But to be brutal about it, the position the government under Baillieu pursued (and later abandoned after Napthine replaced him) would have seen the very best teachers paid substantially more than the no-hopers at the bottom of the pack, who hide in classrooms because they can’t cut it anywhere in the real word. Thanks to the intransigence of the powerful teacher unions and their insidious lowest common denominator mentality, there’s no incentive for teachers to improve their performance at all: a clod remains remunerated at the same level as an education superstar.
Which is perverse, in a sense, because education is one of the few areas this small-target ALP campaign has attempted to fashion any kind of narrative around. Not schools, mind, but TAFE colleges.
Some days it seems all Labor wants to talk about is TAFE; mindful of the fracas over the closure of non-performing TAFE colleges early in Ballieu’s tenure, the ALP says it will reopen all of them. It goes further, promising to “bring back” the technical colleges that were closed by state Labor in the late 1980s, with nary a word on how this will work or how much it will cost.
And it talks about aiming to form a government that “puts people first” when there is no mention, in any meaningful sense, of how much its grab bag of promises will hit the hip pockets of ordinary Victorians.
One subject Labor is understandably reticent to talk about is Health; perhaps the track record of fiddled hospital waiting lists under the previous government — with Andrews as minister not merely responsible, but defending the practice at the time — is deemed too risky a can of worms to open.
But this subject is yet another pressure point the Coalition campaign has declined to probe, and with the ambulance union merrily driving around the state with anti-Coalition propaganda defacing government vehicles, the ALP probably feels content that there is nothing further it needs to do in this field.
Try as it might, the (enviable) Coalition record of astute budget management and the robust position the state is in are themes the government is achieving little, if any, cut-through on.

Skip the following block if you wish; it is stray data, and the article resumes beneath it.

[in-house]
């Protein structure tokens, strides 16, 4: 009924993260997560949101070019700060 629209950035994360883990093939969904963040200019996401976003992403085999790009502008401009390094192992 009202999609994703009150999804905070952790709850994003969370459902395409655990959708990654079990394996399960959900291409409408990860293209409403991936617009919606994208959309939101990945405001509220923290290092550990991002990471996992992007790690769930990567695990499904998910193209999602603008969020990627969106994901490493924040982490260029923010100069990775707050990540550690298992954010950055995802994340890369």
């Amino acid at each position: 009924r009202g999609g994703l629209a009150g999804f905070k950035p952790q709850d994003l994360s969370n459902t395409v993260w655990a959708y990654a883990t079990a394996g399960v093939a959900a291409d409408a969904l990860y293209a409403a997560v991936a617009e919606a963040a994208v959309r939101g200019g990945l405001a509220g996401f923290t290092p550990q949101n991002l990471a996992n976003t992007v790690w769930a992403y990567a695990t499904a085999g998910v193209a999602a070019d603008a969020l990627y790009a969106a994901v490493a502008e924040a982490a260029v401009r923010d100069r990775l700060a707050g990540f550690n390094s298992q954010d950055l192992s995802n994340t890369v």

Labor, for its part, shows every sign of being happy to coast into office — apparently believing opinion polling showing it on track to score a thumping win — in a smug, almost arrogant delusion that Victorian voters genuinely embrace this virtually agenda-free offering and the sanctimonious oaf Labor thinks is a shoo-in to be Premier.
The truth is more mundane, and offers Labor little reason to be as complacent as it has been to date.
For one thing, the sleeper issue of union control of the ALP (and in particular, militant and violent unions like the CFMEU) is an unknown variable in determining how undecided voters break in the final week; the abject refusal of Andrews, or anyone else at the ALP, to disown such an obvious liability is telling, and offers a glimpse into how any government formed by Andrews might operate.
For another, whoever wins this election will lose seats as well as win them, with electorates changing hands in both directions. The “bush” that was once the heartland of the conservative parties (until alienated by Jeff Kennett) shows signs of finally returning to the Coalition fold, whilst a handful of highly marginal Coalition seats in Melbourne appear dangerously vulnerable to the ALP. The election could well come down to a few individual seats, either extremely marginal for the ALP and/or notionally Liberal after the recent redistribution, and who wins the lion’s share of them: and right now, barring a major decisive development in the coming week, these are no more predictable in any reasonable sense than a lottery.